yeah the the main thought or the biggest takeaway here is for me at least and i think maybe potentially for the listeners is the choice of the type of exercise for like the the local um oh my goodness the local metabolic right or or system

[Unknown6]:

musculature the local meta pok yeah yeah

[Unknown5]:

whatever yeah local metabolic so with that it's it's just like cause we've all been there right where we've followed like maybe like a g v t or german volume training or something like that and you get into those last sets and like you you use there's no way

[Unknown6]:

yeah

[Unknown5]:

but you're doing it with like a length like you said a length and overload movement a bench press or something like

[Unknown6]:

right

[Unknown5]:

that and it's it goes back to those things like the that and it's it goes back to those things like the we we keep going coming like full circle to where training comes back into like understanding these i don't want to call them like um like scholastic or like like mental aspects of it in instead of

[Unknown6]:

hmm

[Unknown5]:

just like picking up weights and putting them downt thing and and like

[Unknown6]:

right

[Unknown5]:

to get really really good or really targeted you really need to understand some of the different mechanisms or biases for certain exercises and move and exercise selection too to really get the most out of what you mighta particular phase or something like that

[Unknown6]:

yeah plus it's just super fun and interesting and after twenty five years it's just exciting to be doing like new cool stuff that you're still exploring and learning so

[Unknown5]:

i couldn't agree more

[Unknown6]:

yeah totally so anyways i have this metabolic phase uh after the dental procedure we'll be starting it in full force systemic on on monday which means when this episode drops i'll be one day in and um i'll probably feel pretty awful but i am looking forward to it and i actually can say like maybe it's placebo effect but i literally like i thought the first de load session i did of this was really hard like i finished that session and i was just like man like that really like you know hit me in the nuts like i wasn't prepared for that type thing and then for the second one that i did two days later it didn't feel subjectively as bad and that could be because it was the hamstring delt arm day instead of the quad chess lat day so maybe it's like less demanding movements or whatever but i definitely felt subjectively more okay after that second session so we'll see how it goes today with the mix of the two where i'll have one quad chess lat and then one ham and dealt in arms but i know that they say these adaptations happen really quickly i've experienced it as well where like you know you go from not doing any conditioning work and then you throw any in it all it's like you go for a run the first time and you can only get like you know eight hundred meters and you're like oh man i really can't run anymore you know but within a week or two of running you're doing like three miles and you're like oh that adaptation happened really quickly so i feel like it's going to be the same thing with this type of training and that's going to be really cool because throughout you know the past year of doing you don't notice adaptations happening quickly so um it's kind of cool that you can experience something like that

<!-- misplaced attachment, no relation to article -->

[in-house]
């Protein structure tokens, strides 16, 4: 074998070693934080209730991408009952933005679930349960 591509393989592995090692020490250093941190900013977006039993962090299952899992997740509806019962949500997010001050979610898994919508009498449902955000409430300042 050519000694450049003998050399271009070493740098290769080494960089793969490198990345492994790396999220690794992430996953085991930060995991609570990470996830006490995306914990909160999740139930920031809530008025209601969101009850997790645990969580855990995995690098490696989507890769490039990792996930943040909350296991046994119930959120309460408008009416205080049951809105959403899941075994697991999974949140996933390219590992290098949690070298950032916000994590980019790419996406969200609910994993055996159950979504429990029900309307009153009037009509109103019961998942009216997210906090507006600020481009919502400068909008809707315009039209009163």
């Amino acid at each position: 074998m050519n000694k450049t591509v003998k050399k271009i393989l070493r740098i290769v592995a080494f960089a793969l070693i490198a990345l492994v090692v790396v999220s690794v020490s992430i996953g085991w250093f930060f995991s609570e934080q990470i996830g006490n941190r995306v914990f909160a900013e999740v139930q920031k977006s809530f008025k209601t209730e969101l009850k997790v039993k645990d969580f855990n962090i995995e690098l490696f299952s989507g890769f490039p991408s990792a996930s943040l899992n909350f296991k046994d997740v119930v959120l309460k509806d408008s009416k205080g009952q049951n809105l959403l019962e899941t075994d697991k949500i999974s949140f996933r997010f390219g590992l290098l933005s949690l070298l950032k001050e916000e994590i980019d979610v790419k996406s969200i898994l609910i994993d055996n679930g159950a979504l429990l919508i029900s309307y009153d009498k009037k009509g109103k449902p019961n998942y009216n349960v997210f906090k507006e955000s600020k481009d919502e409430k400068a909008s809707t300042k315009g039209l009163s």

[Unknown5]:

i could not agree any more

[Unknown6]:

sweet well that's really all i got

[Unknown5]:

cool so guys another episode we wrapped up hopefully brian and i were able to deliver the value as we always strive to do from brian and myself we will talk to you guys next week

Episode introduction/life updates
The impact of time spent in different phases of training
How to pair with periodization
Local conditioning and the peripheral stuff
To get targeted, you really need to understand some of the different mechanisms or biases for certain exercises.